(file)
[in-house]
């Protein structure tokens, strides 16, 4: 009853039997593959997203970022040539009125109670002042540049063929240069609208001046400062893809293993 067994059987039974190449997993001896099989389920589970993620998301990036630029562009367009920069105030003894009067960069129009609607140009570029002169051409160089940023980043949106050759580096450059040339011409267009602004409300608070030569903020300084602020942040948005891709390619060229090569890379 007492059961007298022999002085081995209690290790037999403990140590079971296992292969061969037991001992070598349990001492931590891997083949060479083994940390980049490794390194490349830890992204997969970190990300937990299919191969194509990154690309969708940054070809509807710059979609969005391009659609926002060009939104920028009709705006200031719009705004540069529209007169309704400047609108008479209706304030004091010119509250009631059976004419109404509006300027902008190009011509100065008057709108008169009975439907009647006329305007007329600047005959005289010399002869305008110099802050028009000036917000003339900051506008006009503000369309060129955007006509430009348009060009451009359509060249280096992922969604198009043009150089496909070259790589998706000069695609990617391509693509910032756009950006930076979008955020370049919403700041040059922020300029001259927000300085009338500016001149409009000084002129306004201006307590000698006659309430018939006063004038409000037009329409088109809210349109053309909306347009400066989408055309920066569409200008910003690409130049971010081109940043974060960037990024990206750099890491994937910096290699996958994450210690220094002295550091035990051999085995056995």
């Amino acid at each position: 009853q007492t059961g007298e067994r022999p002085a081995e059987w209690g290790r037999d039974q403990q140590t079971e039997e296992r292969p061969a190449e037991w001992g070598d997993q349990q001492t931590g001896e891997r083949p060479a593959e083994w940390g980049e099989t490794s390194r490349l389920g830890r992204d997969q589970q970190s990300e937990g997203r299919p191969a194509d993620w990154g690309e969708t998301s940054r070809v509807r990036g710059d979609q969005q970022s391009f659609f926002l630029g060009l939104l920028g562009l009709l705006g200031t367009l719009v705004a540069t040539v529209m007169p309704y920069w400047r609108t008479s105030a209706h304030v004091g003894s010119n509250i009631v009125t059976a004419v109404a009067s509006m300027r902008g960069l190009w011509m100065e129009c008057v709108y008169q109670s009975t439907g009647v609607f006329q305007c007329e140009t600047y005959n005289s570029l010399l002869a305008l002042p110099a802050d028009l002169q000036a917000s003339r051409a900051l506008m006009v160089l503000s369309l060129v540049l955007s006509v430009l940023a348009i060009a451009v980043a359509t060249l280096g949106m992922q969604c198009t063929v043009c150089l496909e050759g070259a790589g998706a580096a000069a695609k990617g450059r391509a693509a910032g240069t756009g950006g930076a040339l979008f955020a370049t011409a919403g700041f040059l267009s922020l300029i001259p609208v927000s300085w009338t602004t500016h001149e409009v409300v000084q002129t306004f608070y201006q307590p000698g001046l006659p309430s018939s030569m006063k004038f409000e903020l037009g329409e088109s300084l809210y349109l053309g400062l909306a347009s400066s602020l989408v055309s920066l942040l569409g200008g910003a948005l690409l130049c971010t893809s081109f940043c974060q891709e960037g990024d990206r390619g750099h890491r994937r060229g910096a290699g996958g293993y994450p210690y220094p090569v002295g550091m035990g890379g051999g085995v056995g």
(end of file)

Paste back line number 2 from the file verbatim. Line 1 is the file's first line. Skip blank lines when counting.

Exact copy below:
């Protein structure tokens, strides 16, 4: 009853039997593959997203970022040539009125109670002042540049063929240069609208001046400062893809293993 067994059987039974190449997993001896099989389920589970993620998301990036630029562009367009920069105030003894009067960069129009609607140009570029002169051409160089940023980043949106050759580096450059040339011409267009602004409300608070030569903020300084602020942040948005891709390619060229090569890379 007492059961007298022999002085081995209690290790037999403990140590079971296992292969061969037991001992070598349990001492931590891997083949060479083994940390980049490794390194490349830890992204997969970190990300937990299919191969194509990154690309969708940054070809509807710059979609969005391009659609926002060009939104920028009709705006200031719009705004540069529209007169309704400047609108008479209706304030004091010119509250009631059976004419109404509006300027902008190009011509100065008057709108008169009975439907009647006329305007007329600047005959005289010399002869305008110099802050028009000036917000003339900051506008006009503000369309060129955007006509430009348009060009451009359509060249280096992922969604198009043009150089496909070259790589998706000069695609990617391509693509910032756009950006930076979008955020370049919403700041040059922020300029001259927000300085009338500016001149409009000084002129306004201006307590000698006659309430018939006063004038409000037009329409088109809210349109053309909306347009400066989408055309920066569409200008910003690409130049971010081109940043974060960037990024990206750099890491994937910096290699996958994450210690220094002295550091035990051999085995056995």